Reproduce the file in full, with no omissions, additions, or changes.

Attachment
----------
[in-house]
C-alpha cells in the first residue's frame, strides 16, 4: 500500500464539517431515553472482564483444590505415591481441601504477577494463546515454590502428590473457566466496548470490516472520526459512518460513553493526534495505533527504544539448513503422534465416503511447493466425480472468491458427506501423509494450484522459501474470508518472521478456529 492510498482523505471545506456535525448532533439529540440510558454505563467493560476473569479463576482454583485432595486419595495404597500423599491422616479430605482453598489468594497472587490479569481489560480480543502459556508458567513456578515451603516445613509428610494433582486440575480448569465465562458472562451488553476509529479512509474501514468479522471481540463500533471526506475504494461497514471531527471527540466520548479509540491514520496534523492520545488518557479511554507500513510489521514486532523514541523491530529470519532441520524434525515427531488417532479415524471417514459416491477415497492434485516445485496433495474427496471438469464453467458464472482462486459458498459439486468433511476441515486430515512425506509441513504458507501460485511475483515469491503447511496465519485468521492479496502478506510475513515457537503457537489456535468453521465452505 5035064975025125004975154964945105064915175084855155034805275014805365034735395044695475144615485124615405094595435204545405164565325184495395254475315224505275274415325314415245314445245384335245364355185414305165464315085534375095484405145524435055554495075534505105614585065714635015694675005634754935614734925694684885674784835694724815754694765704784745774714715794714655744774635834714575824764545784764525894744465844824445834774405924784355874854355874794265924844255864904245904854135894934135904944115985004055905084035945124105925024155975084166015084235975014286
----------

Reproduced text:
[in-house]
C-alpha cells in the first residue's frame, strides 16, 4: 500500500464539517431515553472482564483444590505415591481441601504477577494463546515454590502428590473457566466496548470490516472520526459512518460513553493526534495505533527504544539448513503422534465416503511447493466425480472468491458427506501423509494450484522459501474470508518472521478456529 492510498482523505471545506456535525448532533439529540440510558454505563467493560476473569479463576482454583485432595486419595495404597500423599491422616479430605482453598489468594497472587490479569481489560480480543502459556508458567513456578515451603516445613509428610494433582486440575480448569465465562458472562451488553476509529479512509474501514468479522471481540463500533471526506475504494461497514471531527471527540466520548479509540491514520496534523492520545488518557479511554507500513510489521514486532523514541523491530529470519532441520524434525515427531488417532479415524471417514459416491477415497492434485516445485496433495474427496471438469464453467458464472482462486459458498459439486468433511476441515486430515512425506509441513504458507501460485511475483515469491503447511496465519485468521492479496502478506510475513515457537503457537489456535468453521465452505 5035064975025125004975154964945105064915175084855155034805275014805365034735395044695475144615485124615405094595435204545405164565325184495395254475315224505275274415325314415245314445245384335245364355185414305165464315085534375095484405145524435055554495075534505105614585065714635015694675005634754935614734925694684885674784835694724815754694765704784745774714715794714655744774635834714575824764545784764525894744465844824445834774405924784355874854355874794265924844255864904245904854135894934135904944115985004055905084035945124105925024155975084166015084235975014286